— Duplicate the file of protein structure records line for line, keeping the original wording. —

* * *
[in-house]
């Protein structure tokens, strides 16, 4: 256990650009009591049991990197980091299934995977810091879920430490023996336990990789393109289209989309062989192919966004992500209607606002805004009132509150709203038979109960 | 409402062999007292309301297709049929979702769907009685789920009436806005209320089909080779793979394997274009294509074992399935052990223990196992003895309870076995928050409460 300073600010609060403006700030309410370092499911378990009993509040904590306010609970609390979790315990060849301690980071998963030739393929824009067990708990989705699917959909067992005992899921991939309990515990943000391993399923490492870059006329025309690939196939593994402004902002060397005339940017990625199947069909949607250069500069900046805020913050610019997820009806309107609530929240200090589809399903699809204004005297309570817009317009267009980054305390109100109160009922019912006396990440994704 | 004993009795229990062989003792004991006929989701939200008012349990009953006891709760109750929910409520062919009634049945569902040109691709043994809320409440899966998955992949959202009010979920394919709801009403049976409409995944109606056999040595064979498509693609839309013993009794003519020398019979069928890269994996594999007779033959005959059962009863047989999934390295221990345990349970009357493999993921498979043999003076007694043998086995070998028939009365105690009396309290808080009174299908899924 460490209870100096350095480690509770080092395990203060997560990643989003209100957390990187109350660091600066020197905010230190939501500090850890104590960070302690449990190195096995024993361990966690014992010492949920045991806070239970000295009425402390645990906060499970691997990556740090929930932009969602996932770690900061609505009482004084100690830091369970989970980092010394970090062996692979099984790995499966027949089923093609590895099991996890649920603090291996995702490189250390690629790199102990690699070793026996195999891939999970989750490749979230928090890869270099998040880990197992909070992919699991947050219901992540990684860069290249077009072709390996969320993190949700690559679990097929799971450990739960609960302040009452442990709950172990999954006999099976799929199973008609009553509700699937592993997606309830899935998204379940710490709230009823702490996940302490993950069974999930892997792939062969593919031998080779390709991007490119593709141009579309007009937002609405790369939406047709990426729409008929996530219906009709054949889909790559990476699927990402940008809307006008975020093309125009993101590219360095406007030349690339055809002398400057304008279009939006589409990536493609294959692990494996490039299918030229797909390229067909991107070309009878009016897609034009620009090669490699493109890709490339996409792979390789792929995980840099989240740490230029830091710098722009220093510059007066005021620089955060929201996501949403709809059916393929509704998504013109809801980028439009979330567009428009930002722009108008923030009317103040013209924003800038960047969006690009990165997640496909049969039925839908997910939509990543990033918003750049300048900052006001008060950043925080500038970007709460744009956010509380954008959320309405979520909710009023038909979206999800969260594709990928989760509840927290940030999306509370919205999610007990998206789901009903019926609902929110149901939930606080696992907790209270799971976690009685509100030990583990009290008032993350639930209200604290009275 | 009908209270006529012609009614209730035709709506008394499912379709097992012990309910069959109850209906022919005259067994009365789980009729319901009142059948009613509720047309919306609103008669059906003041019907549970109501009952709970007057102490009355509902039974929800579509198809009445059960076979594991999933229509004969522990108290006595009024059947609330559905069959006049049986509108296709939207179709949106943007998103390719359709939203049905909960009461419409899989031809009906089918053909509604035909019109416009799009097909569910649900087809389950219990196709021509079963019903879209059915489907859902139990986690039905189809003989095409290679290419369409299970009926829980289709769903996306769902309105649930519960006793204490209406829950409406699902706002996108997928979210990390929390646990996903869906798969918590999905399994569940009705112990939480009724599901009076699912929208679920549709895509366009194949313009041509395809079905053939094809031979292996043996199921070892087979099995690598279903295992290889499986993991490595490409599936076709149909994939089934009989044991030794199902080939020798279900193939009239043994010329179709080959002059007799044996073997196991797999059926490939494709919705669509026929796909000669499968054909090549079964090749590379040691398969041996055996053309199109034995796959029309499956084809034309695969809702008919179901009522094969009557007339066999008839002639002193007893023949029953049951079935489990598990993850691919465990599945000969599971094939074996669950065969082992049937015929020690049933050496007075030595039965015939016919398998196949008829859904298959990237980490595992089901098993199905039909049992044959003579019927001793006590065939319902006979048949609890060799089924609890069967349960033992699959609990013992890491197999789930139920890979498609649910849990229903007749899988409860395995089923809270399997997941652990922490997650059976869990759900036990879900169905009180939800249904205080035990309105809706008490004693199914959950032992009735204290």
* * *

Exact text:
[in-house]
């Protein structure tokens, strides 16, 4: 256990650009009591049991990197980091299934995977810091879920430490023996336990990789393109289209989309062989192919966004992500209607606002805004009132509150709203038979109960 | 409402062999007292309301297709049929979702769907009685789920009436806005209320089909080779793979394997274009294509074992399935052990223990196992003895309870076995928050409460 300073600010609060403006700030309410370092499911378990009993509040904590306010609970609390979790315990060849301690980071998963030739393929824009067990708990989705699917959909067992005992899921991939309990515990943000391993399923490492870059006329025309690939196939593994402004902002060397005339940017990625199947069909949607250069500069900046805020913050610019997820009806309107609530929240200090589809399903699809204004005297309570817009317009267009980054305390109100109160009922019912006396990440994704 | 004993009795229990062989003792004991006929989701939200008012349990009953006891709760109750929910409520062919009634049945569902040109691709043994809320409440899966998955992949959202009010979920394919709801009403049976409409995944109606056999040595064979498509693609839309013993009794003519020398019979069928890269994996594999007779033959005959059962009863047989999934390295221990345990349970009357493999993921498979043999003076007694043998086995070998028939009365105690009396309290808080009174299908899924 460490209870100096350095480690509770080092395990203060997560990643989003209100957390990187109350660091600066020197905010230190939501500090850890104590960070302690449990190195096995024993361990966690014992010492949920045991806070239970000295009425402390645990906060499970691997990556740090929930932009969602996932770690900061609505009482004084100690830091369970989970980092010394970090062996692979099984790995499966027949089923093609590895099991996890649920603090291996995702490189250390690629790199102990690699070793026996195999891939999970989750490749979230928090890869270099998040880990197992909070992919699991947050219901992540990684860069290249077009072709390996969320993190949700690559679990097929799971450990739960609960302040009452442990709950172990999954006999099976799929199973008609009553509700699937592993997606309830899935998204379940710490709230009823702490996940302490993950069974999930892997792939062969593919031998080779390709991007490119593709141009579309007009937002609405790369939406047709990426729409008929996530219906009709054949889909790559990476699927990402940008809307006008975020093309125009993101590219360095406007030349690339055809002398400057304008279009939006589409990536493609294959692990494996490039299918030229797909390229067909991107070309009878009016897609034009620009090669490699493109890709490339996409792979390789792929995980840099989240740490230029830091710098722009220093510059007066005021620089955060929201996501949403709809059916393929509704998504013109809801980028439009979330567009428009930002722009108008923030009317103040013209924003800038960047969006690009990165997640496909049969039925839908997910939509990543990033918003750049300048900052006001008060950043925080500038970007709460744009956010509380954008959320309405979520909710009023038909979206999800969260594709990928989760509840927290940030999306509370919205999610007990998206789901009903019926609902929110149901939930606080696992907790209270799971976690009685509100030990583990009290008032993350639930209200604290009275 | 009908209270006529012609009614209730035709709506008394499912379709097992012990309910069959109850209906022919005259067994009365789980009729319901009142059948009613509720047309919306609103008669059906003041019907549970109501009952709970007057102490009355509902039974929800579509198809009445059960076979594991999933229509004969522990108290006595009024059947609330559905069959006049049986509108296709939207179709949106943007998103390719359709939203049905909960009461419409899989031809009906089918053909509604035909019109416009799009097909569910649900087809389950219990196709021509079963019903879209059915489907859902139990986690039905189809003989095409290679290419369409299970009926829980289709769903996306769902309105649930519960006793204490209406829950409406699902706002996108997928979210990390929390646990996903869906798969918590999905399994569940009705112990939480009724599901009076699912929208679920549709895509366009194949313009041509395809079905053939094809031979292996043996199921070892087979099995690598279903295992290889499986993991490595490409599936076709149909994939089934009989044991030794199902080939020798279900193939009239043994010329179709080959002059007799044996073997196991797999059926490939494709919705669509026929796909000669499968054909090549079964090749590379040691398969041996055996053309199109034995796959029309499956084809034309695969809702008919179901009522094969009557007339066999008839002639002193007893023949029953049951079935489990598990993850691919465990599945000969599971094939074996669950065969082992049937015929020690049933050496007075030595039965015939016919398998196949008829859904298959990237980490595992089901098993199905039909049992044959003579019927001793006590065939319902006979048949609890060799089924609890069967349960033992699959609990013992890491197999789930139920890979498609649910849990229903007749899988409860395995089923809270399997997941652990922490997650059976869990759900036990879900169905009180939800249904205080035990309105809706008490004693199914959950032992009735204290």